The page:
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Unified Senate to Administration: Tell Us What You're Doing to Stop Anti-Semitic Threats

New Jersey Gov. Chris Christie is hugged by Sen. Cory Booker (D-N.J.) after speaking to a crowd at the Kaplen Jewish Community Center on the Palisades during a rally against recent bomb threats March 3, 2017, in Tenafly, N.J. Sen. Bob Menendez (D-N.J.) stands in the background. (AP Photo/Julio Cortez)

WASHINGTON — Senators unanimously called upon the administration to take “swift action” against the bomb threats levied at Jewish institutions in a letter released as the sixth wave of threats was unfolding in cities across the country.

Threats, some phoned in and some emailed, were received Monday night and this morning at 12 Jewish community centers and day schools in Massachusetts, Illinois, Wisconsin, Maryland, Oregon, Florida, Alabama, New York, Toronto and Ontario, as well as four Anti-Defamation League offices in New York, Washington, D.C., Atlanta and Boston.

The threat received at the JCC of Syracuse was of such a nature that the occupants were ordered to shelter in place this morning instead of evacuating as police swept the area.

More than 140 threats have been made to Jewish centers since the beginning of the year. Last week, Juan Thompson, 31, was arrested and accused of making threats to at least eight of the targeted centers in the name of a woman he was stalking and harassing. Law enforcement sources told NBC News that Thompson was believed to be a “copycat” instead of the main source of the threats; he used his stalking victim’s name on the threats, according to the criminal complaint, whereas the bulk of the threats have been anonymous.

Some of the calls received by Jewish community centers since the beginning of the year have been made by an automated voice, with others appearing to use voice-distortion devices. Some of the callers have potentially been women. Law enforcement sources told CNN they believed many of the phone threats originated overseas.

Thompson has been held without bail in St. Louis.

A letter to Homeland Security Secretary John Kelly, Attorney General Jeff Sessions, and FBI Director James Comey had been organized before the latest wave of threats by Sens. Marco Rubio (R-Fla.), Gary Peters (D-Mich.), Rob Portman (R-Ohio), and Bill Nelson (D-Fla.), and signed by all 100 members of the upper chamber.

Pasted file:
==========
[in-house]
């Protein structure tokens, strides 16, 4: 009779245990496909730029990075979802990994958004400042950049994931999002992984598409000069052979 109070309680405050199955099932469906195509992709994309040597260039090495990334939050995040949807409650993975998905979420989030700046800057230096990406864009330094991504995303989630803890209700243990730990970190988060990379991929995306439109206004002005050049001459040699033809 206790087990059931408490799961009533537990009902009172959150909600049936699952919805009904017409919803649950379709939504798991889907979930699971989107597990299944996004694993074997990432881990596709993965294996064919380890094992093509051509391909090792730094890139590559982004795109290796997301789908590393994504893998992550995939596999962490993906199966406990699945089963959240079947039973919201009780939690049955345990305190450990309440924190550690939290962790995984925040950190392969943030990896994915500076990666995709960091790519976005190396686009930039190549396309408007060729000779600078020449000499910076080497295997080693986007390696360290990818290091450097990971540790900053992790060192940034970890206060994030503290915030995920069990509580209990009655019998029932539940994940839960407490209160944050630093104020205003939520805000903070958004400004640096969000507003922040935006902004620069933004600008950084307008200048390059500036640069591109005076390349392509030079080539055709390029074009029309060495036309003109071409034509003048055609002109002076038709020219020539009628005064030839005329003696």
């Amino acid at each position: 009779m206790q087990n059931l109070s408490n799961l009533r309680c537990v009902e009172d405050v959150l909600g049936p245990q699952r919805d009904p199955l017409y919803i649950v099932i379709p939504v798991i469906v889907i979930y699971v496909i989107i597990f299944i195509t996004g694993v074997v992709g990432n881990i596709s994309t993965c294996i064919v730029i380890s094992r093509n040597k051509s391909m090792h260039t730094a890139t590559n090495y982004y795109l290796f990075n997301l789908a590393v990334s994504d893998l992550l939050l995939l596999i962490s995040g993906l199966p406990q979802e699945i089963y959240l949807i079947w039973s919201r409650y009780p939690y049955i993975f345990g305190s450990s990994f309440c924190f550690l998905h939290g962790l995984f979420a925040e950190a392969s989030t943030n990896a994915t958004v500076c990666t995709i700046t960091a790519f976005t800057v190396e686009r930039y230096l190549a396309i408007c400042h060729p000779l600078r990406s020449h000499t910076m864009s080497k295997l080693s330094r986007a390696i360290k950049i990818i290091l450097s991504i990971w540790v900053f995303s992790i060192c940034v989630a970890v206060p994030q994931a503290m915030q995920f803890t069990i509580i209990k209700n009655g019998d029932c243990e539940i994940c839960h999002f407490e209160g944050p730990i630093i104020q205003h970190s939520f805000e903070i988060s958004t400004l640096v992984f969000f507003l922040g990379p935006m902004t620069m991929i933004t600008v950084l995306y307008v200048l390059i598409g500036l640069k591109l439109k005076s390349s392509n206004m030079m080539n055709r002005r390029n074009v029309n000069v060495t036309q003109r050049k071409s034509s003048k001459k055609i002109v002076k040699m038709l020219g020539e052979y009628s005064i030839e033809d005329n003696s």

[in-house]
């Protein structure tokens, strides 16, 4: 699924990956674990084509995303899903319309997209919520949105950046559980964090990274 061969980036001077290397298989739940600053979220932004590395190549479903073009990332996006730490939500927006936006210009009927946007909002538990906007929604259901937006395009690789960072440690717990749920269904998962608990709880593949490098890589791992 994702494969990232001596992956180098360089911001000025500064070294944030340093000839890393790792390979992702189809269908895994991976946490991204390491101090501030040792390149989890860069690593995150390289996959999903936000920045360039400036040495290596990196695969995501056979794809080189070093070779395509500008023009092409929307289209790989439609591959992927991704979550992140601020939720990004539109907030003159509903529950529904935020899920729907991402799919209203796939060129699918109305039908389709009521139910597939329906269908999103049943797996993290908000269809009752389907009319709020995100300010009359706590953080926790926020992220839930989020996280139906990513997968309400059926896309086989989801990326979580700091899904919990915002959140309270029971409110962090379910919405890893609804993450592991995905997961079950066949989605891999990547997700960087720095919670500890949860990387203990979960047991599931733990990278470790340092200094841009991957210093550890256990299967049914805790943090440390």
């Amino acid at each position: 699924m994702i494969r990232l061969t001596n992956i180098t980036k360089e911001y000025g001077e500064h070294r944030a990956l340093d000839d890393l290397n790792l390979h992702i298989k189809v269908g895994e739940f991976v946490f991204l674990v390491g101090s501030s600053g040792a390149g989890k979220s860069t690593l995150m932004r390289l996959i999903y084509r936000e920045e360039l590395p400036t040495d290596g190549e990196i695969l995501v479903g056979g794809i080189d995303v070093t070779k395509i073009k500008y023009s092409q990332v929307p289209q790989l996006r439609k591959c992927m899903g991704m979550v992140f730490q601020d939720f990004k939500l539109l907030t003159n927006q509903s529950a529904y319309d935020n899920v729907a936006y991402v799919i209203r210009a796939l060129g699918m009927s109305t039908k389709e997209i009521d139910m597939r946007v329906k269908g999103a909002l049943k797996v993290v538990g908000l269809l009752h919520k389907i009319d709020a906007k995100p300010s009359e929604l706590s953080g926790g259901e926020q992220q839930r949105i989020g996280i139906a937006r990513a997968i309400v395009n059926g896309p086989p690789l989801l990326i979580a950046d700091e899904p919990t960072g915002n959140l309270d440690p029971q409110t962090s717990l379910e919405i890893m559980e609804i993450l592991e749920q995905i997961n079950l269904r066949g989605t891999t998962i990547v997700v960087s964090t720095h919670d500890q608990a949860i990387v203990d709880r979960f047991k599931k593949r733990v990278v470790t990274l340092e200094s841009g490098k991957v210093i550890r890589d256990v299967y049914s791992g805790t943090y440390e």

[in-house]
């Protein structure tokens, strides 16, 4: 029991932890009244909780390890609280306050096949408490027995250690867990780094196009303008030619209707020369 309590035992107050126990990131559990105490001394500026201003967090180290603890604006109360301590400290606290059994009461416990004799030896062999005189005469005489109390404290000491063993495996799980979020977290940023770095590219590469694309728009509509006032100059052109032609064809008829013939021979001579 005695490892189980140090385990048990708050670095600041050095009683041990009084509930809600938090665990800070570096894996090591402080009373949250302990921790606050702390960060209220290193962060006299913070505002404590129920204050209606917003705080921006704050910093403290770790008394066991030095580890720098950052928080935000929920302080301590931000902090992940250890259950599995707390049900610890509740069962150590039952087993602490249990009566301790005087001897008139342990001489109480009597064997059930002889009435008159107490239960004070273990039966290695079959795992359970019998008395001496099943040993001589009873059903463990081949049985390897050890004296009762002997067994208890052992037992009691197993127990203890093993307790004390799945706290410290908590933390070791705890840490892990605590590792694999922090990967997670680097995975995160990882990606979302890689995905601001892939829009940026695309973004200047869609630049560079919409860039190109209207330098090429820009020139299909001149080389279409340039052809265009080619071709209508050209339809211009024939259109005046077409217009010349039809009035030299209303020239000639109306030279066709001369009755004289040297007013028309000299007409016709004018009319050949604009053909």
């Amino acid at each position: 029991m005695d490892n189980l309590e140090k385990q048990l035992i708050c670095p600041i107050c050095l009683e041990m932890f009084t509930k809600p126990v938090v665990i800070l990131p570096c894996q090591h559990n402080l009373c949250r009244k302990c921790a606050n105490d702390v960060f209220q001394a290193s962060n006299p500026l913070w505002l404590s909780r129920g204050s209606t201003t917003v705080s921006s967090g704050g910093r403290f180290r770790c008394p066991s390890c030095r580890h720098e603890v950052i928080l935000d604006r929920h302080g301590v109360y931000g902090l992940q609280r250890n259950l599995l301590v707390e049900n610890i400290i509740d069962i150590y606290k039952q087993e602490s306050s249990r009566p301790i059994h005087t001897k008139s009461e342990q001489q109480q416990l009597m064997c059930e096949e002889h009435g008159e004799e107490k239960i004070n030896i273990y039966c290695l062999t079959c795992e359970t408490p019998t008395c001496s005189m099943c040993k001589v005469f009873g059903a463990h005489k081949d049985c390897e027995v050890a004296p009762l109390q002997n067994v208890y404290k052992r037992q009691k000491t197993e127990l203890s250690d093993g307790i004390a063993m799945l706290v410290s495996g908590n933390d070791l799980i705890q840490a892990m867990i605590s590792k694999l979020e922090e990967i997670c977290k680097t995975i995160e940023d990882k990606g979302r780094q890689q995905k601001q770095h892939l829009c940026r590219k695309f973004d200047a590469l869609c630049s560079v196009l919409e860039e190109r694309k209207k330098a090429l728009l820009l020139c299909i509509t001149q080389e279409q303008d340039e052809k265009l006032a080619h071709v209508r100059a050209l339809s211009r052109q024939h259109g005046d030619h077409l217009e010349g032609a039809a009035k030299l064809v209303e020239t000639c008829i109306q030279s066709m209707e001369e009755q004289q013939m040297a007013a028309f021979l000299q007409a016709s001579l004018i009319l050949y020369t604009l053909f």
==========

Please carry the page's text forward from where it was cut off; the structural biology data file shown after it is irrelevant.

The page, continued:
The senators “ask that you inform us of the actions that your Departments plan to take to address threats against these and other religious institutions.”

“We stand ready to work with you to ensure that these centers can continue to serve their communities free from violence and intimidation,” they wrote. “It has become clear that threats of violence against individual JCCs are not isolated incidents.”

“…These cowardly acts aim to create an atmosphere of fear and disrupt the important programs and services offered by JCCs to everyone in the communities they serve, including in our states. In addition to reports of incidents at JCCs and Jewish Day Schools, there have been incidents at cemeteries in both St. Louis and Philadelphia involving the desecration of Jewish headstones. This is completely unacceptable and un-American.”

The senators added that they were “concerned that the number of incidents is accelerating and failure to address and deter these threats will place innocent people at risk and threaten the financial viability of JCCs, many of which are institutions in their communities.”

“Your Departments can provide crucial assistance by helping JCCs, Jewish Day Schools and Synagogues improve their physical security, deterring threats from being made, and investigating and prosecuting those making these threats or who may seek to act on these threats in the future,” the letter continues. “We encourage you to communicate with individual JCCs, the JCC Association of North America, Jewish Day Schools, Synagogues and other Jewish community institutions regarding victim assistance, grant opportunities or other federal assistance that may be available to enhance security measures and improve preparedness. We also recognize the anti-Semitic sentiment behind this spate of threats and encourage your Departments to continue to inform state and local law enforcement organizations of their obligations under the Hate Crime Statistics Act and other federal laws.”

The JCC Association of North America, which said it was still reviewing today’s threats, said they and other Jewish organizations sat down with Comey on Friday.

“The conversation encompassed the current situation and potential strategies for future collaboration,” the JCC Association said in a statement. “All the organizations in attendance expressed the deep gratitude of the entire community for the extraordinary effort that the FBI is applying to the ongoing investigation.”

White House press secretary Sean Spicer began today’s briefing by acknowledging the new threats.

“It is incredibly saddening that I have to continue to share these disturbing reports with you, and I share the president’s thoughts that he fervently hopes that we don’t continue to have to share these reports with you,” Spicer said. “But as long as they will — as long as they do continue, we will continue to condemn them and look at ways in which we can stop them.”